$ python small_mol_md.py ‘c1ccc(C)cc1-c2c(OC)nccc2’

After the calculation, I could get pdb and csv file.
Pdb file has 1000 states. And CSV file has calculated data.

blue shows energy and red shows temperature

It took ~10 sec for the molecule, it will take long time for large scale calculation.

MD calculation requires many parameters. I’m not familiar for the calculation so started to learn it. Now I installed GROMACS in my PC.

There are lots of things what I would like to learn….

Calculate free solvent accessible surface area #RDKit #Chemoinformatics

Recent version of rdkit has method to calculate FreeSASA.
I never used the function so I used it. So I tried to use it.

I calculated freeSASA with very simple molecules Phenol and hydroxy pyridine.

from rdkit import Chem
from rdkit.Chem import rdFreeSASA
from rdkit.Chem.Draw import IPythonConsole
from rdkit.Chem import AllChem
mol1 = Chem.MolFromSmiles('Oc1ccccc1')
mol2 = Chem.MolFromSmiles('Oc1ccncc1')
hmol1 = Chem.AddHs(mol1)
hmol2 = Chem.AddHs(mol2)
AllChem.EmbedMolecule(hmol1)
AllChem.EmbedMolecule(hmol2)

To calculate FreeSASA, prepare raddii is needed.

radii1 = rdFreeSASA.classifyAtoms(hmol1)
radii2 = rdFreeSASA.classifyAtoms(hmol2)

Now ready, let’s calculate FreeSASA.

rdFreeSASA.CalcSASA(hmol1, radii1)
> 137.43293375181904
rdFreeSASA.CalcSASA(hmol2, radii2)
> 128.34398350646256

At first I expected that FreeSASA of pyridine is larger than phenol but result is opposite. So I would like to know details of the reason.

After calculating FreeSASA, each atom has SASA property.

atoms1 = hmol1.GetAtoms()
atoms2 = hmol2.GetAtoms()
for i in range(len(atoms1)):
    print(atoms1[i].GetSymbol(), atoms1[i].GetProp('SASAClassName'), atoms1[i].GetProp("SASA"))
    
sum(float(a.GetProp("SASA")) for a in atoms1)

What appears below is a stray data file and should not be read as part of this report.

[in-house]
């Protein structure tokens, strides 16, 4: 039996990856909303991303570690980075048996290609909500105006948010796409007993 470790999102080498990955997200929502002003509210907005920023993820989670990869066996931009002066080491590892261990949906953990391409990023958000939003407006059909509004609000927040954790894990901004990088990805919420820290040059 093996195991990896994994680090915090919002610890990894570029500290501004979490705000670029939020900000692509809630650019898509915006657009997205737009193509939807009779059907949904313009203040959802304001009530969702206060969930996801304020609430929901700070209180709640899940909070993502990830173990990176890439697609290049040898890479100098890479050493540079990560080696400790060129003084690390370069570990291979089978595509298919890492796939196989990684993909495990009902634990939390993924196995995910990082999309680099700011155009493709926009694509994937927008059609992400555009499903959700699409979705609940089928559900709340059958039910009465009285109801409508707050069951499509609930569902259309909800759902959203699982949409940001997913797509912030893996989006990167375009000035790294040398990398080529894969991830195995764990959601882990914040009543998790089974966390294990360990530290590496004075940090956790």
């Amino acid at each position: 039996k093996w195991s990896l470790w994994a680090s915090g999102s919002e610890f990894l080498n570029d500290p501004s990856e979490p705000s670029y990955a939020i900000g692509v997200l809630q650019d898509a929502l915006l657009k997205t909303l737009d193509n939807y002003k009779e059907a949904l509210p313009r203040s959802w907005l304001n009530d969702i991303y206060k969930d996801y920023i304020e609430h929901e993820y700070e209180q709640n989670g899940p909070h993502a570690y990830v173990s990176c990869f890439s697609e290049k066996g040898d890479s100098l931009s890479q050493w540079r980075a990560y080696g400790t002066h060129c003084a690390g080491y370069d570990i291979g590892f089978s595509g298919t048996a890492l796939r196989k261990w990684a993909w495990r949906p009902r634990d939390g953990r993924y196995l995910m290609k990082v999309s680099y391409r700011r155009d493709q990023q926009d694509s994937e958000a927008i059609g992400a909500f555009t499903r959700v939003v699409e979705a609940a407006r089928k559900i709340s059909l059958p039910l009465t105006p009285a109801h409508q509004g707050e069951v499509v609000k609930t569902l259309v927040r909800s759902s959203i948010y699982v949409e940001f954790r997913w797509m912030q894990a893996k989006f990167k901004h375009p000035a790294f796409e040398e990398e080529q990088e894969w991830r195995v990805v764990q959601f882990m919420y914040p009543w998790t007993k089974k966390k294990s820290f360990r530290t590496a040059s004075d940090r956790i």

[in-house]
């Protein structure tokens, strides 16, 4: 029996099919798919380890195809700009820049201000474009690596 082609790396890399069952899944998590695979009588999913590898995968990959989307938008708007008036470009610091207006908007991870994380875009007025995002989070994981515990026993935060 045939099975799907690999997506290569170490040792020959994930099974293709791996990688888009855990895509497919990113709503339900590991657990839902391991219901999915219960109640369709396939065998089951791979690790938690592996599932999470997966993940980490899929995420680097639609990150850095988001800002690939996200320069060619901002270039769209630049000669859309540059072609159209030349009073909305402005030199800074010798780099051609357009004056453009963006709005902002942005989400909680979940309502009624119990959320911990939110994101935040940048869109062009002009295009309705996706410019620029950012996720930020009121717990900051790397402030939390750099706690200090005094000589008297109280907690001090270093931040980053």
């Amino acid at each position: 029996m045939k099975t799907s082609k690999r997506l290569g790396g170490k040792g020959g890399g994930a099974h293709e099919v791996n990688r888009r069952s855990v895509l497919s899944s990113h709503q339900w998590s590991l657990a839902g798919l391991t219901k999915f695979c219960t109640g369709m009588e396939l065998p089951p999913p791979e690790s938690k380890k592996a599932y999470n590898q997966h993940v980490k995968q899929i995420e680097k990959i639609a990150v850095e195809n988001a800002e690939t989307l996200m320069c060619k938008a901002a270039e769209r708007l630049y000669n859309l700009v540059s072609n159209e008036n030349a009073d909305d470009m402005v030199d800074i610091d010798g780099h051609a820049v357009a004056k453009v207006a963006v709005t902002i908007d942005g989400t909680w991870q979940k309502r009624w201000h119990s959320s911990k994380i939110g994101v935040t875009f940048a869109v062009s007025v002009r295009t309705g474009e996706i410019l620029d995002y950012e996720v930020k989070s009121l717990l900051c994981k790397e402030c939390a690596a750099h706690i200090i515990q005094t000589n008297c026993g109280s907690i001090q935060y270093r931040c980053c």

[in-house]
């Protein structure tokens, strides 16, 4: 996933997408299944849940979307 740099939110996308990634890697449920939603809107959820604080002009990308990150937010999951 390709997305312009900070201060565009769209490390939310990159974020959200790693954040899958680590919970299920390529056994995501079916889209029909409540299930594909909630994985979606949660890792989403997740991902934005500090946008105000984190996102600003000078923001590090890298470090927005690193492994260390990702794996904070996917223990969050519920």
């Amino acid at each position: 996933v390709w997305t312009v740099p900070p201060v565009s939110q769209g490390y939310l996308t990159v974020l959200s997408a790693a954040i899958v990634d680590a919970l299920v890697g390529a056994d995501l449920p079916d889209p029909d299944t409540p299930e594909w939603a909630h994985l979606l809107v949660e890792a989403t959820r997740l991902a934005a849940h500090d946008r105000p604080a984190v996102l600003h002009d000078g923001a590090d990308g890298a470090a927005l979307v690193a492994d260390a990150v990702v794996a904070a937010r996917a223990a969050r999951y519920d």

O Unclassified 10.276248749137361
C Unclassified 5.6117335908330768
C Unclassified 4.8812286399274658
C Unclassified 4.9178986731131236
C Unclassified 4.923259125887407
C Unclassified 4.8241215955112828
C Unclassified 4.8595021375180254
H Unclassified 16.645522512291386
H Unclassified 16.254710140190241
H Unclassified 15.866400115020539
H Unclassified 16.022421230036539
H Unclassified 16.089713316178983
H Unclassified 16.260173926173582
137.43293375181904

for i in range(len(atoms2)):
    print(atoms2[i].GetSymbol(), atoms2[i].GetProp('SASAClassName'), atoms2[i].GetProp("SASA"))
    
sum(float(a.GetProp("SASA")) for a in atoms2)

O Unclassified 10.443721296042458
C Unclassified 5.5711494477882848
C Unclassified 4.7609239637426501
C Unclassified 4.9640112698257193
N Unclassified 11.64593971756287
C Unclassified 4.6638358234073181
C Unclassified 5.0220733873889731
H Unclassified 16.474508728534751
H Unclassified 16.091035411384464
H Unclassified 16.409635462176684
H Unclassified 16.194368688350266
H Unclassified 16.102780310258137
128.34398350646256

The reason is that phenol has one more hydrogen atom and it occupy more surface area than aromatic nitrogen.

I think the parameter can use a property for GCN.
Today’s sample code is here.